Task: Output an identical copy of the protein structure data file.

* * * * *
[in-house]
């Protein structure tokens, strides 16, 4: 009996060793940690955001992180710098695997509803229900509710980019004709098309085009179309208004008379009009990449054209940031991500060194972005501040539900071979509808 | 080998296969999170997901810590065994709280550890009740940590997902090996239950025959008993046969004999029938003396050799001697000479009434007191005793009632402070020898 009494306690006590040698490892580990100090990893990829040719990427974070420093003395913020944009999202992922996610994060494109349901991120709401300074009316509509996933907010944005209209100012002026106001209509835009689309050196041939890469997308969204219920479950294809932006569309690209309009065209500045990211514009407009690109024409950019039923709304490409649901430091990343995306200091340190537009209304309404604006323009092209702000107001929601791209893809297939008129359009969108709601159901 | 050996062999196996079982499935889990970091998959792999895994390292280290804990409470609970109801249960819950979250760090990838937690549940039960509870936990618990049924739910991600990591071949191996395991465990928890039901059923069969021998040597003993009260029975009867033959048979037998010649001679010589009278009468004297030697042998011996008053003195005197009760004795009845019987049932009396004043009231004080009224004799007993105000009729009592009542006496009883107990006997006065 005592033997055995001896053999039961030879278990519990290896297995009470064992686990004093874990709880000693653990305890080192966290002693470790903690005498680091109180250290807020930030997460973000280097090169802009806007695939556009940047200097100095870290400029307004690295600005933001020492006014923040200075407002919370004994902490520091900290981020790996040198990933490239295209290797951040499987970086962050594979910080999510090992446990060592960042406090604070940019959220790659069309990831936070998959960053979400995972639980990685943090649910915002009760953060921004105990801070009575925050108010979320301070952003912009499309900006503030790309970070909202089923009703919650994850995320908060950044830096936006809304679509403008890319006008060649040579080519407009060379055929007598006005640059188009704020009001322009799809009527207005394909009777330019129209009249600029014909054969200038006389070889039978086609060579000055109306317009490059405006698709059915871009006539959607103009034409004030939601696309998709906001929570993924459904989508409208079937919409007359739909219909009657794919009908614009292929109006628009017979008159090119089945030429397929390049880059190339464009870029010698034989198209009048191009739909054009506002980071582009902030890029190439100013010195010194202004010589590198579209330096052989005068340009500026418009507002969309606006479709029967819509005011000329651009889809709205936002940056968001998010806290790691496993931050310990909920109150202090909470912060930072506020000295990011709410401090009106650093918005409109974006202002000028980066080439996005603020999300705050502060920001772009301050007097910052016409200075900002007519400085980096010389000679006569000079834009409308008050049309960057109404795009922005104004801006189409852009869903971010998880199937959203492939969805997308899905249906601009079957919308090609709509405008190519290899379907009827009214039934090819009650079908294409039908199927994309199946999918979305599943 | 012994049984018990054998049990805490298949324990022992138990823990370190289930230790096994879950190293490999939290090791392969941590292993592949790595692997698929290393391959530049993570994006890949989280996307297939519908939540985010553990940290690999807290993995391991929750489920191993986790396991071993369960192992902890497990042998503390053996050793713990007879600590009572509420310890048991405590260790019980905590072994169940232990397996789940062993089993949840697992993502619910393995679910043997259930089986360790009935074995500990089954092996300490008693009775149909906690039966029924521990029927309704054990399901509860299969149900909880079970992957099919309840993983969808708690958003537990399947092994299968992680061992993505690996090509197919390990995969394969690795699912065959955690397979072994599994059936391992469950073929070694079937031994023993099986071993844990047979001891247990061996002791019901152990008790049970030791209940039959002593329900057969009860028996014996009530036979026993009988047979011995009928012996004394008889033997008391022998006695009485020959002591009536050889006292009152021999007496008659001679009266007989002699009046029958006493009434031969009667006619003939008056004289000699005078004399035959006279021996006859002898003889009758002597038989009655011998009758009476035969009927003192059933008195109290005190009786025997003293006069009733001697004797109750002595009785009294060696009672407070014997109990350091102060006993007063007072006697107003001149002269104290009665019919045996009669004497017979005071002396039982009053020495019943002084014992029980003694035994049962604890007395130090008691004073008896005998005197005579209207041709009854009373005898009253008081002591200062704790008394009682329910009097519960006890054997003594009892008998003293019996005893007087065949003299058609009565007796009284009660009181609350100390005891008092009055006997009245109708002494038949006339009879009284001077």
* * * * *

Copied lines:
[in-house]
């Protein structure tokens, strides 16, 4: 009996060793940690955001992180710098695997509803229900509710980019004709098309085009179309208004008379009009990449054209940031991500060194972005501040539900071979509808 | 080998296969999170997901810590065994709280550890009740940590997902090996239950025959008993046969004999029938003396050799001697000479009434007191005793009632402070020898 009494306690006590040698490892580990100090990893990829040719990427974070420093003395913020944009999202992922996610994060494109349901991120709401300074009316509509996933907010944005209209100012002026106001209509835009689309050196041939890469997308969204219920479950294809932006569309690209309009065209500045990211514009407009690109024409950019039923709304490409649901430091990343995306200091340190537009209304309404604006323009092209702000107001929601791209893809297939008129359009969108709601159901 | 050996062999196996079982499935889990970091998959792999895994390292280290804990409470609970109801249960819950979250760090990838937690549940039960509870936990618990049924739910991600990591071949191996395991465990928890039901059923069969021998040597003993009260029975009867033959048979037998010649001679010589009278009468004297030697042998011996008053003195005197009760004795009845019987049932009396004043009231004080009224004799007993105000009729009592009542006496009883107990006997006065 005592033997055995001896053999039961030879278990519990290896297995009470064992686990004093874990709880000693653990305890080192966290002693470790903690005498680091109180250290807020930030997460973000280097090169802009806007695939556009940047200097100095870290400029307004690295600005933001020492006014923040200075407002919370004994902490520091900290981020790996040198990933490239295209290797951040499987970086962050594979910080999510090992446990060592960042406090604070940019959220790659069309990831936070998959960053979400995972639980990685943090649910915002009760953060921004105990801070009575925050108010979320301070952003912009499309900006503030790309970070909202089923009703919650994850995320908060950044830096936006809304679509403008890319006008060649040579080519407009060379055929007598006005640059188009704020009001322009799809009527207005394909009777330019129209009249600029014909054969200038006389070889039978086609060579000055109306317009490059405006698709059915871009006539959607103009034409004030939601696309998709906001929570993924459904989508409208079937919409007359739909219909009657794919009908614009292929109006628009017979008159090119089945030429397929390049880059190339464009870029010698034989198209009048191009739909054009506002980071582009902030890029190439100013010195010194202004010589590198579209330096052989005068340009500026418009507002969309606006479709029967819509005011000329651009889809709205936002940056968001998010806290790691496993931050310990909920109150202090909470912060930072506020000295990011709410401090009106650093918005409109974006202002000028980066080439996005603020999300705050502060920001772009301050007097910052016409200075900002007519400085980096010389000679006569000079834009409308008050049309960057109404795009922005104004801006189409852009869903971010998880199937959203492939969805997308899905249906601009079957919308090609709509405008190519290899379907009827009214039934090819009650079908294409039908199927994309199946999918979305599943 | 012994049984018990054998049990805490298949324990022992138990823990370190289930230790096994879950190293490999939290090791392969941590292993592949790595692997698929290393391959530049993570994006890949989280996307297939519908939540985010553990940290690999807290993995391991929750489920191993986790396991071993369960192992902890497990042998503390053996050793713990007879600590009572509420310890048991405590260790019980905590072994169940232990397996789940062993089993949840697992993502619910393995679910043997259930089986360790009935074995500990089954092996300490008693009775149909906690039966029924521990029927309704054990399901509860299969149900909880079970992957099919309840993983969808708690958003537990399947092994299968992680061992993505690996090509197919390990995969394969690795699912065959955690397979072994599994059936391992469950073929070694079937031994023993099986071993844990047979001891247990061996002791019901152990008790049970030791209940039959002593329900057969009860028996014996009530036979026993009988047979011995009928012996004394008889033997008391022998006695009485020959002591009536050889006292009152021999007496008659001679009266007989002699009046029958006493009434031969009667006619003939008056004289000699005078004399035959006279021996006859002898003889009758002597038989009655011998009758009476035969009927003192059933008195109290005190009786025997003293006069009733001697004797109750002595009785009294060696009672407070014997109990350091102060006993007063007072006697107003001149002269104290009665019919045996009669004497017979005071002396039982009053020495019943002084014992029980003694035994049962604890007395130090008691004073008896005998005197005579209207041709009854009373005898009253008081002591200062704790008394009682329910009097519960006890054997003594009892008998003293019996005893007087065949003299058609009565007796009284009660009181609350100390005891008092009055006997009245109708002494038949006339009879009284001077």